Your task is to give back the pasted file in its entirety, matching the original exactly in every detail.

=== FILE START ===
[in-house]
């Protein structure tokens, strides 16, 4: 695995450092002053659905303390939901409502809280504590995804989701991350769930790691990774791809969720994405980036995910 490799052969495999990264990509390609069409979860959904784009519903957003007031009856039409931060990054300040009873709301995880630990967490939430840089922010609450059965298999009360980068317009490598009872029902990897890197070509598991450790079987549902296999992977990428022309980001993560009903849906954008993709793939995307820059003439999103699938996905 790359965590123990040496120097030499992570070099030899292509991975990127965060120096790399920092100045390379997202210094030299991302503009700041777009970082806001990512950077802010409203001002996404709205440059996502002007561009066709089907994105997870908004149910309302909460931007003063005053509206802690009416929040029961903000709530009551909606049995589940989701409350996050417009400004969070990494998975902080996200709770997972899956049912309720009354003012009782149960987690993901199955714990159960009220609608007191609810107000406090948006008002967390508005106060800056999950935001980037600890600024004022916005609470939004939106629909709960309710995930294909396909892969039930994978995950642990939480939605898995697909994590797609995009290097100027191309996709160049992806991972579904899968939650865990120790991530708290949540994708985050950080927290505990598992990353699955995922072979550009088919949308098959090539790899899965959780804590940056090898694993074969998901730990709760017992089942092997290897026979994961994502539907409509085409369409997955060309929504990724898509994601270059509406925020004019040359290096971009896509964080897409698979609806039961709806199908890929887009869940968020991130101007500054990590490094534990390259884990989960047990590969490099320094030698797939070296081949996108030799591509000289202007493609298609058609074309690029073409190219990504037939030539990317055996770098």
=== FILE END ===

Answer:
[in-house]
């Protein structure tokens, strides 16, 4: 695995450092002053659905303390939901409502809280504590995804989701991350769930790691990774791809969720994405980036995910 490799052969495999990264990509390609069409979860959904784009519903957003007031009856039409931060990054300040009873709301995880630990967490939430840089922010609450059965298999009360980068317009490598009872029902990897890197070509598991450790079987549902296999992977990428022309980001993560009903849906954008993709793939995307820059003439999103699938996905 790359965590123990040496120097030499992570070099030899292509991975990127965060120096790399920092100045390379997202210094030299991302503009700041777009970082806001990512950077802010409203001002996404709205440059996502002007561009066709089907994105997870908004149910309302909460931007003063005053509206802690009416929040029961903000709530009551909606049995589940989701409350996050417009400004969070990494998975902080996200709770997972899956049912309720009354003012009782149960987690993901199955714990159960009220609608007191609810107000406090948006008002967390508005106060800056999950935001980037600890600024004022916005609470939004939106629909709960309710995930294909396909892969039930994978995950642990939480939605898995697909994590797609995009290097100027191309996709160049992806991972579904899968939650865990120790991530708290949540994708985050950080927290505990598992990353699955995922072979550009088919949308098959090539790899899965959780804590940056090898694993074969998901730990709760017992089942092997290897026979994961994502539907409509085409369409997955060309929504990724898509994601270059509406925020004019040359290096971009896509964080897409698979609806039961709806199908890929887009869940968020991130101007500054990590490094534990390259884990989960047990590969490099320094030698797939070296081949996108030799591509000289202007493609298609058609074309690029073409190219990504037939030539990317055996770098």